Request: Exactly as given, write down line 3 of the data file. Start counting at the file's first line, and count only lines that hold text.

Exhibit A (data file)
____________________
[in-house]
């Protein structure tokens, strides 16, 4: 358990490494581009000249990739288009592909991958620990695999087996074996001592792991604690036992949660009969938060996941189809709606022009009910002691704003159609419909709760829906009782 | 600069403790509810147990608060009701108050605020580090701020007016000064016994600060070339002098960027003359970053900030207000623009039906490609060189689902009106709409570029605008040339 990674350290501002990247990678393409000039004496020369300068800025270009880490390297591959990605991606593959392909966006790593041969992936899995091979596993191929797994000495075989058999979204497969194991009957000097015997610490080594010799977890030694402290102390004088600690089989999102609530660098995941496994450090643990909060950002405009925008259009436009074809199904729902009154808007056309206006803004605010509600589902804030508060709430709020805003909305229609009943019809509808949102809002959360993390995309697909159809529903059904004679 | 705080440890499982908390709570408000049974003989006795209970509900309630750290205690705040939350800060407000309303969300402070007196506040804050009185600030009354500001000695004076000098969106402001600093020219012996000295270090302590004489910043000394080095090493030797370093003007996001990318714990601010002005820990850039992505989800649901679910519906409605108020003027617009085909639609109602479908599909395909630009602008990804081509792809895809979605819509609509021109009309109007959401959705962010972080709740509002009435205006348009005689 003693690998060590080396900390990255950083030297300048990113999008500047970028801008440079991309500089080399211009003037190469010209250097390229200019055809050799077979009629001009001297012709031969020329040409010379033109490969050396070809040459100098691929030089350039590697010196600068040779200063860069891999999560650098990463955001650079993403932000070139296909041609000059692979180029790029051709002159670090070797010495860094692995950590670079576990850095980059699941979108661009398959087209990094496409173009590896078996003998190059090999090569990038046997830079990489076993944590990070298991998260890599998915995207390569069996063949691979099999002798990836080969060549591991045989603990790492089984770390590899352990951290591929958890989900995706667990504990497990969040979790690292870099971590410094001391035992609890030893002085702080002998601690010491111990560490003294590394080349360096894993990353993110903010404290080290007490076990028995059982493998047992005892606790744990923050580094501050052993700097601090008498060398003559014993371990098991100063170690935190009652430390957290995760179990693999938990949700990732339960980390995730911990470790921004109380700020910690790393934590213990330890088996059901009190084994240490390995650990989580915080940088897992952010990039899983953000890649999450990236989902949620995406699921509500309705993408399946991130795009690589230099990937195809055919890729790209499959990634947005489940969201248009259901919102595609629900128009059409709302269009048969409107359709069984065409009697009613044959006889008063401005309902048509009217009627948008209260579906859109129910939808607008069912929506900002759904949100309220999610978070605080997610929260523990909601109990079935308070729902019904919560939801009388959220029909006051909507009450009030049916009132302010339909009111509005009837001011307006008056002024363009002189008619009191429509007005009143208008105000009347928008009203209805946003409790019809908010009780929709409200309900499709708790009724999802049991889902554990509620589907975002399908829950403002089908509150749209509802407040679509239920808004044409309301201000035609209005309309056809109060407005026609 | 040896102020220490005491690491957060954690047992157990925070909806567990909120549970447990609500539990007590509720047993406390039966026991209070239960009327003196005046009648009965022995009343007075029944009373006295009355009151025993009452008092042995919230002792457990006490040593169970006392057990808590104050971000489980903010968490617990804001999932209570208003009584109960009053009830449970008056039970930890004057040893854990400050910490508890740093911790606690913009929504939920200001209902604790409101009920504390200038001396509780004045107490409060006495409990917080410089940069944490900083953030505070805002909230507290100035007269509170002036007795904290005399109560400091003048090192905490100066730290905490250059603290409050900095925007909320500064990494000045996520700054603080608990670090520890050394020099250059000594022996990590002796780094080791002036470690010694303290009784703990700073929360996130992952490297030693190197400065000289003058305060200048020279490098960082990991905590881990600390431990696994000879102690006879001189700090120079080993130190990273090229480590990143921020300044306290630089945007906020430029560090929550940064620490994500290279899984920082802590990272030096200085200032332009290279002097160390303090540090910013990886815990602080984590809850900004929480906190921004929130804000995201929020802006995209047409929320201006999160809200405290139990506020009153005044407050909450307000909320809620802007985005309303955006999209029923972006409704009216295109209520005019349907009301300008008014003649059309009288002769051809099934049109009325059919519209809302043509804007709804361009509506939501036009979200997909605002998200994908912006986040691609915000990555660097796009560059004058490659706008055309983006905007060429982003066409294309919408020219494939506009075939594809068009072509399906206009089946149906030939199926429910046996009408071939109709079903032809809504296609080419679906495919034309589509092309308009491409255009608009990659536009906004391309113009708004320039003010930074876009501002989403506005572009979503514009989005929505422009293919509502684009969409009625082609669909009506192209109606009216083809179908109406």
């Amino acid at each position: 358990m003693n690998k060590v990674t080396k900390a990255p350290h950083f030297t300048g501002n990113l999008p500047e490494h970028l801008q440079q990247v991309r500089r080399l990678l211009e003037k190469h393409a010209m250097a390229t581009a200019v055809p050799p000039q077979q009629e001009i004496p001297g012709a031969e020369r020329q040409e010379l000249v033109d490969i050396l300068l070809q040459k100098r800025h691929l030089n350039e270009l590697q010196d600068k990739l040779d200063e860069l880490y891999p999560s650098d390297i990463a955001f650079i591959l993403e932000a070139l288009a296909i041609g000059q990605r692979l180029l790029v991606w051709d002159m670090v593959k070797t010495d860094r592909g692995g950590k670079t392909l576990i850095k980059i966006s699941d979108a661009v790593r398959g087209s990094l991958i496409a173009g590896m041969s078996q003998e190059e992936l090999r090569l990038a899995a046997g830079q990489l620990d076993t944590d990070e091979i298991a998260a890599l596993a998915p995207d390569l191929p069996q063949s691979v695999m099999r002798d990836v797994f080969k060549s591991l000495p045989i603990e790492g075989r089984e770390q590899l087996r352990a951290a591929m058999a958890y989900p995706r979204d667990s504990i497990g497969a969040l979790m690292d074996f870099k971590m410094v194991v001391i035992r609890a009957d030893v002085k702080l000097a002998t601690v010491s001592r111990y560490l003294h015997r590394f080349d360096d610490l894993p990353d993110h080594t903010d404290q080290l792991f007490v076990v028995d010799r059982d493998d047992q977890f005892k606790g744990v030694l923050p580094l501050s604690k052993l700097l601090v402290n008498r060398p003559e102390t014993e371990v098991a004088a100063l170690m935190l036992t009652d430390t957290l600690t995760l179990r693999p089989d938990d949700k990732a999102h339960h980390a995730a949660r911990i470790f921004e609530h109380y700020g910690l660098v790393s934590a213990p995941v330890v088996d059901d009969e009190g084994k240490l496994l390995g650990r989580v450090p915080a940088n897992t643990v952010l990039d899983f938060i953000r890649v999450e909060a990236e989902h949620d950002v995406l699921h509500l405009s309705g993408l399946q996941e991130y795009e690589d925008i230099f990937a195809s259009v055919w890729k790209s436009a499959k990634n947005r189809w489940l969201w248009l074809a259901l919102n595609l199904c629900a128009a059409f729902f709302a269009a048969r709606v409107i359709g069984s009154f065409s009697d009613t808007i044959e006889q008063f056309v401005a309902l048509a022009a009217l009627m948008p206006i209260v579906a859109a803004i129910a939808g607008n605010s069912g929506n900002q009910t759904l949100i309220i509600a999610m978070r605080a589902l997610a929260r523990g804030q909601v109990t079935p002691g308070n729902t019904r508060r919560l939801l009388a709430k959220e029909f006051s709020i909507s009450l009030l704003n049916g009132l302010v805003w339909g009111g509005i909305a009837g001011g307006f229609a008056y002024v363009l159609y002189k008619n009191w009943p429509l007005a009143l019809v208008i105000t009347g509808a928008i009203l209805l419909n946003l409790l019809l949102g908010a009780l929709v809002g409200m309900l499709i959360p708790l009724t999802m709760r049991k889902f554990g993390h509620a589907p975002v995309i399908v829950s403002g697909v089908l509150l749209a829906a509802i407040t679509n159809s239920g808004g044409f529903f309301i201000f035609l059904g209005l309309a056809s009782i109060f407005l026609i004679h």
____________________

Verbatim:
């Amino acid at each position: 358990m003693n690998k060590v990674t080396k900390a990255p350290h950083f030297t300048g501002n990113l999008p500047e490494h970028l801008q440079q990247v991309r500089r080399l990678l211009e003037k190469h393409a010209m250097a390229t581009a200019v055809p050799p000039q077979q009629e001009i004496p001297g012709a031969e020369r020329q040409e010379l000249v033109d490969i050396l300068l070809q040459k100098r800025h691929l030089n350039e270009l590697q010196d600068k990739l040779d200063e860069l880490y891999p999560s650098d390297i990463a955001f650079i591959l993403e932000a070139l288009a296909i041609g000059q990605r692979l180029l790029v991606w051709d002159m670090v593959k070797t010495d860094r592909g692995g950590k670079t392909l576990i850095k980059i966006s699941d979108a661009v790593r398959g087209s990094l991958i496409a173009g590896m041969s078996q003998e190059e992936l090999r090569l990038a899995a046997g830079q990489l620990d076993t944590d990070e091979i298991a998260a890599l596993a998915p995207d390569l191929p069996q063949s691979v695999m099999r002798d990836v797994f080969k060549s591991l000495p045989i603990e790492g075989r089984e770390q590899l087996r352990a951290a591929m058999a958890y989900p995706r979204d667990s504990i497990g497969a969040l979790m690292d074996f870099k971590m410094v194991v001391i035992r609890a009957d030893v002085k702080l000097a002998t601690v010491s001592r111990y560490l003294h015997r590394f080349d360096d610490l894993p990353d993110h080594t903010d404290q080290l792991f007490v076990v028995d010799r059982d493998d047992q977890f005892k606790g744990v030694l923050p580094l501050s604690k052993l700097l601090v402290n008498r060398p003559e102390t014993e371990v098991a004088a100063l170690m935190l036992t009652d430390t957290l600690t995760l179990r693999p089989d938990d949700k990732a999102h339960h980390a995730a949660r911990i470790f921004e609530h109380y700020g910690l660098v790393s934590a213990p995941v330890v088996d059901d009969e009190g084994k240490l496994l390995g650990r989580v450090p915080a940088n897992t643990v952010l990039d899983f938060i953000r890649v999450e909060a990236e989902h949620d950002v995406l699921h509500l405009s309705g993408l399946q996941e991130y795009e690589d925008i230099f990937a195809s259009v055919w890729k790209s436009a499959k990634n947005r189809w489940l969201w248009l074809a259901l919102n595609l199904c629900a128009a059409f729902f709302a269009a048969r709606v409107i359709g069984s009154f065409s009697d009613t808007i044959e006889q008063f056309v401005a309902l048509a022009a009217l009627m948008p206006i209260v579906a859109a803004i129910a939808g607008n605010s069912g929506n900002q009910t759904l949100i309220i509600a999610m978070r605080a589902l997610a929260r523990g804030q909601v109990t079935p002691g308070n729902t019904r508060r919560l939801l009388a709430k959220e029909f006051s709020i909507s009450l009030l704003n049916g009132l302010v805003w339909g009111g509005i909305a009837g001011g307006f229609a008056y002024v363009l159609y002189k008619n009191w009943p429509l007005a009143l019809v208008i105000t009347g509808a928008i009203l209805l419909n946003l409790l019809l949102g908010a009780l929709v809002g409200m309900l499709i959360p708790l009724t999802m709760r049991k889902f554990g993390h509620a589907p975002v995309i399908v829950s403002g697909v089908l509150l749209a829906a509802i407040t679509n159809s239920g808004g044409f529903f309301i201000f035609l059904g209005l309309a056809s009782i109060f407005l026609i004679h």